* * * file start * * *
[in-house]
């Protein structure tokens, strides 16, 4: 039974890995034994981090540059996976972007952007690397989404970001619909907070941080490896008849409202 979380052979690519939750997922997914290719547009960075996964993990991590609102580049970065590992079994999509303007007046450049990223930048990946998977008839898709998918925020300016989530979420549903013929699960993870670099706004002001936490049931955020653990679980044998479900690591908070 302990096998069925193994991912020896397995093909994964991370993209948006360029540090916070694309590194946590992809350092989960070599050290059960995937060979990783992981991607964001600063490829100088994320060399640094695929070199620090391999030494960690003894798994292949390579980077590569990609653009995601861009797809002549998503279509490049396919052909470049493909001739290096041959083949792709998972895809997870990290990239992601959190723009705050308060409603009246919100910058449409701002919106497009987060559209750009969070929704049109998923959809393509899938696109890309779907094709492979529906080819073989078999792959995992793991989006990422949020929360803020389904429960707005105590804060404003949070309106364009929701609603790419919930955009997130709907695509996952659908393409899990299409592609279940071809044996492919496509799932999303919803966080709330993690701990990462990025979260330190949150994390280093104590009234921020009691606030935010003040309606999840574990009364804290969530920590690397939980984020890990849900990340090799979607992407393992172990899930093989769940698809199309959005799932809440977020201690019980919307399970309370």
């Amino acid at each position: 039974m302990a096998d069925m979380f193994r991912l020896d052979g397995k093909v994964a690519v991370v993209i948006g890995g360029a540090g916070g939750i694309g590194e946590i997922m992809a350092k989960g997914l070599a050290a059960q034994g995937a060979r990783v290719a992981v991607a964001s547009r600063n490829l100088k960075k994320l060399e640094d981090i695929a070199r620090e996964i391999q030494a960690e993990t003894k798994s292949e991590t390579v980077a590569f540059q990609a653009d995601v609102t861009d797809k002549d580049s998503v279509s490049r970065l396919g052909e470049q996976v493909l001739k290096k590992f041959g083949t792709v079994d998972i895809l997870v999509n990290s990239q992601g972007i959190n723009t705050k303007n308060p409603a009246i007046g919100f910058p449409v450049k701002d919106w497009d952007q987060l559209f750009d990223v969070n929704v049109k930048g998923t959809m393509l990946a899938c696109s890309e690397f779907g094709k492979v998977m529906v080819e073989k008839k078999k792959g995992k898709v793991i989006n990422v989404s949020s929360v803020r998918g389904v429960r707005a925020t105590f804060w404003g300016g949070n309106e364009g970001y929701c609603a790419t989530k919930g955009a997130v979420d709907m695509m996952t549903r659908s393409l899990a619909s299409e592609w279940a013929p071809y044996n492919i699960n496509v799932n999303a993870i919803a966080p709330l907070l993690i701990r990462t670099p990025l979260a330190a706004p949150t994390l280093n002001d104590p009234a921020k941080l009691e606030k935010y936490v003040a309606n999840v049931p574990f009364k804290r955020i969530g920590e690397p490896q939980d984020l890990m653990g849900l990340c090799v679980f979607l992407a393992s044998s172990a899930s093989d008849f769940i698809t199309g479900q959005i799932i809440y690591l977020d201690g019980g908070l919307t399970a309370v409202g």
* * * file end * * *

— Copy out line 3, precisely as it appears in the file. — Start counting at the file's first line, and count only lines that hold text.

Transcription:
């Amino acid at each position: 039974m302990a096998d069925m979380f193994r991912l020896d052979g397995k093909v994964a690519v991370v993209i948006g890995g360029a540090g916070g939750i694309g590194e946590i997922m992809a350092k989960g997914l070599a050290a059960q034994g995937a060979r990783v290719a992981v991607a964001s547009r600063n490829l100088k960075k994320l060399e640094d981090i695929a070199r620090e996964i391999q030494a960690e993990t003894k798994s292949e991590t390579v980077a590569f540059q990609a653009d995601v609102t861009d797809k002549d580049s998503v279509s490049r970065l396919g052909e470049q996976v493909l001739k290096k590992f041959g083949t792709v079994d998972i895809l997870v999509n990290s990239q992601g972007i959190n723009t705050k303007n308060p409603a009246i007046g919100f910058p449409v450049k701002d919106w497009d952007q987060l559209f750009d990223v969070n929704v049109k930048g998923t959809m393509l990946a899938c696109s890309e690397f779907g094709k492979v998977m529906v080819e073989k008839k078999k792959g995992k898709v793991i989006n990422v989404s949020s929360v803020r998918g389904v429960r707005a925020t105590f804060w404003g300016g949070n309106e364009g970001y929701c609603a790419t989530k919930g955009a997130v979420d709907m695509m996952t549903r659908s393409l899990a619909s299409e592609w279940a013929p071809y044996n492919i699960n496509v799932n999303a993870i919803a966080p709330l907070l993690i701990r990462t670099p990025l979260a330190a706004p949150t994390l280093n002001d104590p009234a921020k941080l009691e606030k935010y936490v003040a309606n999840v049931p574990f009364k804290r955020i969530g920590e690397p490896q939980d984020l890990m653990g849900l990340c090799v679980f979607l992407a393992s044998s172990a899930s093989d008849f769940i698809t199309g479900q959005i799932i809440y690591l977020d201690g019980g908070l919307t399970a309370v409202g």